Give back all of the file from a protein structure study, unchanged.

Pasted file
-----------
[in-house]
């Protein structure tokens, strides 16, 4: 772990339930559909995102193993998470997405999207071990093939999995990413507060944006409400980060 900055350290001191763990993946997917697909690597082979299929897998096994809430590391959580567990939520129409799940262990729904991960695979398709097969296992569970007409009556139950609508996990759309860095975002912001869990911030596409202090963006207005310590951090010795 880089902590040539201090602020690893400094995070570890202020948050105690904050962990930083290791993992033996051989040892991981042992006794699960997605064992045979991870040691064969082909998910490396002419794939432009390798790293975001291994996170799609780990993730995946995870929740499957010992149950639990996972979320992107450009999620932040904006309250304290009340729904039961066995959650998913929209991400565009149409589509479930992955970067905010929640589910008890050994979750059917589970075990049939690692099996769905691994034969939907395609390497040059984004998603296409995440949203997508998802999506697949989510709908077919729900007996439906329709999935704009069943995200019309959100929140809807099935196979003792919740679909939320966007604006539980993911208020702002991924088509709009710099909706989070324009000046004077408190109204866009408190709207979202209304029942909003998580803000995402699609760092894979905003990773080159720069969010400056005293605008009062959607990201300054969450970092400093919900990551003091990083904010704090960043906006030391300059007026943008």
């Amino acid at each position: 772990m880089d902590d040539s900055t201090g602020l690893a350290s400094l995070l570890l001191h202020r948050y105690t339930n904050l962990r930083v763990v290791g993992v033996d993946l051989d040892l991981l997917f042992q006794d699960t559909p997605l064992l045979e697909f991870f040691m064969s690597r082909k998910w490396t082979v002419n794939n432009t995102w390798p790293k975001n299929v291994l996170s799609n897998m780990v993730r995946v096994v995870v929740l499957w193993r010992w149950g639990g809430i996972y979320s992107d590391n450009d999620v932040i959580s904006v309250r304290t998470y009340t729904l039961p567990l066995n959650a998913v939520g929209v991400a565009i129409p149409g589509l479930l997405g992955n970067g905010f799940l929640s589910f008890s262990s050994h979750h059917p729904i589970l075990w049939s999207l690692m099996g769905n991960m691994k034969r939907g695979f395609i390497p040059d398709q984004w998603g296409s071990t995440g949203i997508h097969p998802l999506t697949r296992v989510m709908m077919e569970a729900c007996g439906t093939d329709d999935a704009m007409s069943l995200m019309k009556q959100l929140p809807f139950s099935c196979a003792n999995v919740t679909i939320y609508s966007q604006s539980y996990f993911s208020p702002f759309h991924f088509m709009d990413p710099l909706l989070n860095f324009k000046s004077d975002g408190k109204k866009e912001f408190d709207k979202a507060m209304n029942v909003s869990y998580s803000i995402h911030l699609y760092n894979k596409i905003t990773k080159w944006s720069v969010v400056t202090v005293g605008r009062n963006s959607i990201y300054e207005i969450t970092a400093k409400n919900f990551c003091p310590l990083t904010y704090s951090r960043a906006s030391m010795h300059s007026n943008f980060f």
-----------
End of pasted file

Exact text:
[in-house]
């Protein structure tokens, strides 16, 4: 772990339930559909995102193993998470997405999207071990093939999995990413507060944006409400980060 900055350290001191763990993946997917697909690597082979299929897998096994809430590391959580567990939520129409799940262990729904991960695979398709097969296992569970007409009556139950609508996990759309860095975002912001869990911030596409202090963006207005310590951090010795 880089902590040539201090602020690893400094995070570890202020948050105690904050962990930083290791993992033996051989040892991981042992006794699960997605064992045979991870040691064969082909998910490396002419794939432009390798790293975001291994996170799609780990993730995946995870929740499957010992149950639990996972979320992107450009999620932040904006309250304290009340729904039961066995959650998913929209991400565009149409589509479930992955970067905010929640589910008890050994979750059917589970075990049939690692099996769905691994034969939907395609390497040059984004998603296409995440949203997508998802999506697949989510709908077919729900007996439906329709999935704009069943995200019309959100929140809807099935196979003792919740679909939320966007604006539980993911208020702002991924088509709009710099909706989070324009000046004077408190109204866009408190709207979202209304029942909003998580803000995402699609760092894979905003990773080159720069969010400056005293605008009062959607990201300054969450970092400093919900990551003091990083904010704090960043906006030391300059007026943008």
């Amino acid at each position: 772990m880089d902590d040539s900055t201090g602020l690893a350290s400094l995070l570890l001191h202020r948050y105690t339930n904050l962990r930083v763990v290791g993992v033996d993946l051989d040892l991981l997917f042992q006794d699960t559909p997605l064992l045979e697909f991870f040691m064969s690597r082909k998910w490396t082979v002419n794939n432009t995102w390798p790293k975001n299929v291994l996170s799609n897998m780990v993730r995946v096994v995870v929740l499957w193993r010992w149950g639990g809430i996972y979320s992107d590391n450009d999620v932040i959580s904006v309250r304290t998470y009340t729904l039961p567990l066995n959650a998913v939520g929209v991400a565009i129409p149409g589509l479930l997405g992955n970067g905010f799940l929640s589910f008890s262990s050994h979750h059917p729904i589970l075990w049939s999207l690692m099996g769905n991960m691994k034969r939907g695979f395609i390497p040059d398709q984004w998603g296409s071990t995440g949203i997508h097969p998802l999506t697949r296992v989510m709908m077919e569970a729900c007996g439906t093939d329709d999935a704009m007409s069943l995200m019309k009556q959100l929140p809807f139950s099935c196979a003792n999995v919740t679909i939320y609508s966007q604006s539980y996990f993911s208020p702002f759309h991924f088509m709009d990413p710099l909706l989070n860095f324009k000046s004077d975002g408190k109204k866009e912001f408190d709207k979202a507060m209304n029942v909003s869990y998580s803000i995402h911030l699609y760092n894979k596409i905003t990773k080159w944006s720069v969010v400056t202090v005293g605008r009062n963006s959607i990201y300054e207005i969450t970092a400093k409400n919900f990551c003091p310590l990083t904010y704090s951090r960043a906006s030391m010795h300059s007026n943008f980060f």